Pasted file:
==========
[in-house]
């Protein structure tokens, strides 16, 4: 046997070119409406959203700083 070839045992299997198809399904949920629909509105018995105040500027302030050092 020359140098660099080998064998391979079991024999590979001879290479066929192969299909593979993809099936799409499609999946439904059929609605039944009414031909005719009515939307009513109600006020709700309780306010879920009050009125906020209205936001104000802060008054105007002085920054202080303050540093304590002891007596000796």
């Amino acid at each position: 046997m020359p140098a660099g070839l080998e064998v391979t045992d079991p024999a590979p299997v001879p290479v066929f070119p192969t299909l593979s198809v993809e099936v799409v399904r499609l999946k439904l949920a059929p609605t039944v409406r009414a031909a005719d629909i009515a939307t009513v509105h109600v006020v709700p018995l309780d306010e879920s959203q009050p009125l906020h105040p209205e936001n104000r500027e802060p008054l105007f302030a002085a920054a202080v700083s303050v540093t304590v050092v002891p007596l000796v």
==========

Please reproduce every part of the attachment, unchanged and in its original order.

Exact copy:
[in-house]
């Protein structure tokens, strides 16, 4: 046997070119409406959203700083 070839045992299997198809399904949920629909509105018995105040500027302030050092 020359140098660099080998064998391979079991024999590979001879290479066929192969299909593979993809099936799409499609999946439904059929609605039944009414031909005719009515939307009513109600006020709700309780306010879920009050009125906020209205936001104000802060008054105007002085920054202080303050540093304590002891007596000796």
């Amino acid at each position: 046997m020359p140098a660099g070839l080998e064998v391979t045992d079991p024999a590979p299997v001879p290479v066929f070119p192969t299909l593979s198809v993809e099936v799409v399904r499609l999946k439904l949920a059929p609605t039944v409406r009414a031909a005719d629909i009515a939307t009513v509105h109600v006020v709700p018995l309780d306010e879920s959203q009050p009125l906020h105040p209205e936001n104000r500027e802060p008054l105007f302030a002085a920054a202080v700083s303050v540093t304590v050092v002891p007596l000796v």